Defining these issues can be tricky. On the royalty front, the calculations in which parties traffic would frustrate the savviest accountant. Agents, authors and e-book manufacturers say that the costs of electronic conversion don't come near those of printing a paper book. Publishers argue that they've yet to see material cost-savings on e-books, precluding higher royalties. Moreover, say publishers, concessions were made when most houses upgraded royalties from a percentage of net, a small amount because of other parties' take, to a royalty based on list price. These presses treat the e-book as simply another format, and dole out royalties the way they would for, say, a trade paperback. But agents and authors aren't satisfied. They want a 50-50 split, akin to a subsidiary rights or licensing deal. "This is a license in everything but name," says Authors Guild head Paul Aiken. "It's just a matter of semantics that [NuvoMedia CEO] Martin Eberhard calls himself a distributor." The budding technology of on-demand hasn't fared much better. Publishers and agents haggle over whether the higher per-copy cost is worth the elimination of returns. And a quick resolution on the in-print score also seems unattainable. The new Random House contract, for example, reportedly states that as long as a book is displayed for sale, it is not considered out-of-print, preventing the reversion of both electronic and print rights. Upon seeing the Random boilerplate, one agent quipped that "it is one of the wonders of modern civilization."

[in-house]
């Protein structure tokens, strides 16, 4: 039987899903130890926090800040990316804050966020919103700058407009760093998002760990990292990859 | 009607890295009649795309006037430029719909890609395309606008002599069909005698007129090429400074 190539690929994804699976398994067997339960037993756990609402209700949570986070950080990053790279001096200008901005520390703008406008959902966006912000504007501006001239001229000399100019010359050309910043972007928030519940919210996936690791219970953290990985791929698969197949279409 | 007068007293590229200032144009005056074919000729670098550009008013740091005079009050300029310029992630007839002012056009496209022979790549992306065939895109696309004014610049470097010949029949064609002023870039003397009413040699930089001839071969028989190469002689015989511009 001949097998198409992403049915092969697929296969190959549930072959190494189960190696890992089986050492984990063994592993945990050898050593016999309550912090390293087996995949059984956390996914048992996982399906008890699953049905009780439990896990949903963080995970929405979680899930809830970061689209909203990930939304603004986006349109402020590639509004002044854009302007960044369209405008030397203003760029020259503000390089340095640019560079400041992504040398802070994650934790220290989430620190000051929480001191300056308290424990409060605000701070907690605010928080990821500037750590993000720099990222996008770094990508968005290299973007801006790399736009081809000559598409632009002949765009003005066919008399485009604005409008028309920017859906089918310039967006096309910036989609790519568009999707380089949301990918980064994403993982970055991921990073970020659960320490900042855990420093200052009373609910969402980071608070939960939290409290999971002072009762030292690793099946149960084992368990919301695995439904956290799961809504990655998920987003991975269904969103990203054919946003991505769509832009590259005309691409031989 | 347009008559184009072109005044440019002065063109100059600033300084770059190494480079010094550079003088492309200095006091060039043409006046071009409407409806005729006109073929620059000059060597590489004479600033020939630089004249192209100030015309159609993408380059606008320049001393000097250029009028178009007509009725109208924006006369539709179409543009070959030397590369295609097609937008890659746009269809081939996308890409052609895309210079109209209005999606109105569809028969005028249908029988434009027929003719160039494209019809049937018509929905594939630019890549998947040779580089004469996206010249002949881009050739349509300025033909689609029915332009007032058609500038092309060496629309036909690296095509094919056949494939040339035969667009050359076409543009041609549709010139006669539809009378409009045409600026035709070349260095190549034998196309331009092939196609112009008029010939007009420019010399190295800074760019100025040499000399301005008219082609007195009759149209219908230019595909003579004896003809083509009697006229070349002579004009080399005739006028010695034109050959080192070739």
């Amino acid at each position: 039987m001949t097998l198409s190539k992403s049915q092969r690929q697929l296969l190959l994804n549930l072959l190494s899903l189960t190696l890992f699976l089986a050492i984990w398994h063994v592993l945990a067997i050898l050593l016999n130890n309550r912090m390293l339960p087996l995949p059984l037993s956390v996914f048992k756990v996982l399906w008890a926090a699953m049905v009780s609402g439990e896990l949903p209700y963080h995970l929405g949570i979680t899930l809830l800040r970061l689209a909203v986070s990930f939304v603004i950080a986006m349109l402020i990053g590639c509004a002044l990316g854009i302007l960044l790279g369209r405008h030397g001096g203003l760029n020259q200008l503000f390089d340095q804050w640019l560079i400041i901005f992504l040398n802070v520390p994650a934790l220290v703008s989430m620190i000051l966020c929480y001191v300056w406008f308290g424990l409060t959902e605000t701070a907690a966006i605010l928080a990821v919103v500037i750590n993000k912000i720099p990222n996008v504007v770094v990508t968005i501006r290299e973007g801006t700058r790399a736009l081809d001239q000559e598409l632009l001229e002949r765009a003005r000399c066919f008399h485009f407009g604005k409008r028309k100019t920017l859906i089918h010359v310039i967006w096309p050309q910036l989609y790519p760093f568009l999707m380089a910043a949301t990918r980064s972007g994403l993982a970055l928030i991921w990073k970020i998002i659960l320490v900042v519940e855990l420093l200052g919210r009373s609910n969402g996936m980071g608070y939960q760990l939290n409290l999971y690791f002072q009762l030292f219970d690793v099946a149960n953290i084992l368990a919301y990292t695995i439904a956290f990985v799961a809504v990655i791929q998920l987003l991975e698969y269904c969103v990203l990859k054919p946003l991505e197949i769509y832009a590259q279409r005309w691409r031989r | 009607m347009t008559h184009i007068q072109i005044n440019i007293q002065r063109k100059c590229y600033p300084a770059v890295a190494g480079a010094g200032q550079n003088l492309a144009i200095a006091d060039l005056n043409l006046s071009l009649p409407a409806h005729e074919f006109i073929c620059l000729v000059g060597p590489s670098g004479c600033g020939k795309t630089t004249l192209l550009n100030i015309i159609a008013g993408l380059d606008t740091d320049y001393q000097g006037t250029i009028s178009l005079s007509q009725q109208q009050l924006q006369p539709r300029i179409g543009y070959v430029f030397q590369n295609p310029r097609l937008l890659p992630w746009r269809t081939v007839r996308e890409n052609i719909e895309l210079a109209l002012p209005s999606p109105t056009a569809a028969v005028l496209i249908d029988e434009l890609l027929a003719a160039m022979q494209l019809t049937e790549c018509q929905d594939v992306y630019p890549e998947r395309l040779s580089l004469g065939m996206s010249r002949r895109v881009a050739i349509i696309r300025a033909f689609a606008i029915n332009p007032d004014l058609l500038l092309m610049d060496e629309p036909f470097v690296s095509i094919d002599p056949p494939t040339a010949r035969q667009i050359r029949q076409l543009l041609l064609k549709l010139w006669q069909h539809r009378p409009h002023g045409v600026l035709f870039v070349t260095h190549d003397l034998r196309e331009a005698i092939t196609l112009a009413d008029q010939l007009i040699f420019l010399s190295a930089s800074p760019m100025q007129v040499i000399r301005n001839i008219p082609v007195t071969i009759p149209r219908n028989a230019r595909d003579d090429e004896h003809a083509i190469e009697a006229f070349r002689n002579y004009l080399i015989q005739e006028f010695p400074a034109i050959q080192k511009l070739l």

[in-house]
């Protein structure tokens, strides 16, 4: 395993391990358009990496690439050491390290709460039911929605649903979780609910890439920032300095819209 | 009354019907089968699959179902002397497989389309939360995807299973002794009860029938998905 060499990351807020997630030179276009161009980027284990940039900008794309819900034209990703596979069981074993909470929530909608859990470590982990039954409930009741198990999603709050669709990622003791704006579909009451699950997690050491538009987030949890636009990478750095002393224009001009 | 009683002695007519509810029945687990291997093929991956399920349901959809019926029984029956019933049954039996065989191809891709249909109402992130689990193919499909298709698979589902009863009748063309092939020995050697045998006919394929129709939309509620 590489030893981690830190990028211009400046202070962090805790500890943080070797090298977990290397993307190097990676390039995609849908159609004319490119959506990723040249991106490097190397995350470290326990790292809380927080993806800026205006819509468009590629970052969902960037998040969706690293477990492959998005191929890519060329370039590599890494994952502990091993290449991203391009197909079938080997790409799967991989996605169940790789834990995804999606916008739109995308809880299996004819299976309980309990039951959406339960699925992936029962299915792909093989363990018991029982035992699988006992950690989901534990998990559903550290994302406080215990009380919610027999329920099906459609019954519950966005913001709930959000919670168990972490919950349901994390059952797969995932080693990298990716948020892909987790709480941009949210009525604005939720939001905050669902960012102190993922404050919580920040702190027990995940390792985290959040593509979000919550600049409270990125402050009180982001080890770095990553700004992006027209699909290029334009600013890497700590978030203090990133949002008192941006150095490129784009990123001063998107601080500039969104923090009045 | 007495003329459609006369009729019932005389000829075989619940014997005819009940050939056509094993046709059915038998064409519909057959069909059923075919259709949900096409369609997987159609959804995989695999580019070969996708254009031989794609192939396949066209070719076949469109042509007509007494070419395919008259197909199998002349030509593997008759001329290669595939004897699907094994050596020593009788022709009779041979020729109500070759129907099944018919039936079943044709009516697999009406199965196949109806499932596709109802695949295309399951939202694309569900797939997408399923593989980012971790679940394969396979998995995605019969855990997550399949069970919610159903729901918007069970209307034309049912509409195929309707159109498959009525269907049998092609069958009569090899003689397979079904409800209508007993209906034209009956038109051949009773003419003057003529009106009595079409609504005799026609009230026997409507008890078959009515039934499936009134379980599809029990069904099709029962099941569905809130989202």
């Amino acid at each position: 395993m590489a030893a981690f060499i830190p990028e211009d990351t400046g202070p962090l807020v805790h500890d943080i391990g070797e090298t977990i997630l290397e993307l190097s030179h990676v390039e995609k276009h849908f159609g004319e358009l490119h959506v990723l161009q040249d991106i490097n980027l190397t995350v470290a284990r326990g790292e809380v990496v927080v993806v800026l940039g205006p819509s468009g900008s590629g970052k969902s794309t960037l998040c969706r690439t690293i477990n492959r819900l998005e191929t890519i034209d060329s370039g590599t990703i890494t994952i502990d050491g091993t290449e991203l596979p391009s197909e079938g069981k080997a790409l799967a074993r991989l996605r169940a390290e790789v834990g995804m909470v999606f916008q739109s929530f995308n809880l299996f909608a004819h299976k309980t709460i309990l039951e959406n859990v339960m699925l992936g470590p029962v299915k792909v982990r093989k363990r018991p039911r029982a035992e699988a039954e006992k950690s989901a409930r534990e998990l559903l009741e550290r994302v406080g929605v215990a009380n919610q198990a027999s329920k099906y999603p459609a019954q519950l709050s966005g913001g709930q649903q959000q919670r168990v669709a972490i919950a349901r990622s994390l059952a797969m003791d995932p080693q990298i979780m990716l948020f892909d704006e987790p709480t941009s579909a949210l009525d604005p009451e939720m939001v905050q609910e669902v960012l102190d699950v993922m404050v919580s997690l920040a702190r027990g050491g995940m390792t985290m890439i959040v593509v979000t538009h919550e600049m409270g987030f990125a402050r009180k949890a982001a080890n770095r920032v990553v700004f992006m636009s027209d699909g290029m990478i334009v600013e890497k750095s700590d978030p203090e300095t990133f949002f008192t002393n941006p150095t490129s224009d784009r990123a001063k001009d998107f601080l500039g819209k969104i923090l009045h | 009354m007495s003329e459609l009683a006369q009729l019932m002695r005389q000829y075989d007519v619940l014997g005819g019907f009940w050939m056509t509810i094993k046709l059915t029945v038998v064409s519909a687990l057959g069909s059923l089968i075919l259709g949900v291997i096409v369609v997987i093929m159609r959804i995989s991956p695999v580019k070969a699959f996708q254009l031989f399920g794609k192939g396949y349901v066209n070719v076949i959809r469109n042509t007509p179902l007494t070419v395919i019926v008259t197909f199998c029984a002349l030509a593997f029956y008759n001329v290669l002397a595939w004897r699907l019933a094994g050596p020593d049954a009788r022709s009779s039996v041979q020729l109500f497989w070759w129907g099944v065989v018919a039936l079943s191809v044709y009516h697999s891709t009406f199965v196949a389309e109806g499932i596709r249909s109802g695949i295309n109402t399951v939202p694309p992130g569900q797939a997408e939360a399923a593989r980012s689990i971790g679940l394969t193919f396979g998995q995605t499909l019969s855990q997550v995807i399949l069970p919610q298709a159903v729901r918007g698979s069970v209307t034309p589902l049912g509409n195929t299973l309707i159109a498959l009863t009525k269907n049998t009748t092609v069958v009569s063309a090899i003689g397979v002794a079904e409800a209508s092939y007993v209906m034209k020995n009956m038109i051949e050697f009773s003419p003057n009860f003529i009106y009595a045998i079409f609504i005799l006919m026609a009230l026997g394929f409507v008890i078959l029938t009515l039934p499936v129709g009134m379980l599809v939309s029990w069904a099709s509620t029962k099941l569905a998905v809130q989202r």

The last few months have seen a level of rhetoric that makes the war between the Trumps seem civil. To understand how fevered it has become, one need look no further than an internal memo recently distributed by the Random House legal department. Normally a polite, abstract office, Random legal exhorted agents to relax their requests -- or risk losing spoils. "Without immediate cooperation between publishers and agents, the full economic potential of this new format might not be realized." In public and private, publishing officials of all types have begun to sling mud. "If you stick your head in the sand and say the sky is falling, you're going to be left off the gravy train, because this is definitely coming," a high-ranking official at a major trade house told PW. Counters Aiken: "There are a lot of big-name authors who will say: `If one publisher d sn't budge, then another will. So publishers are going to have to become more accommodating." Agents have added their own fuel. "I was disturbed that the first letters on this issue from publishers were addressed directly to the authors, saying, in effect: `This is a wonderful opportunity and we'd like to provide a royalty of net; all you have to do is sign here.' " says Association of Authors' Representatives chair Jean Naggar. Nor has the bombast been limited to traditional publishing types. In May, the Authors Guild and Martin Eberhard traded statements about the e-book company's wealth distribution policies. One digital publisher, when told how large houses were justifying low royalties by citing the costs of conversions, called such contentions "bull----."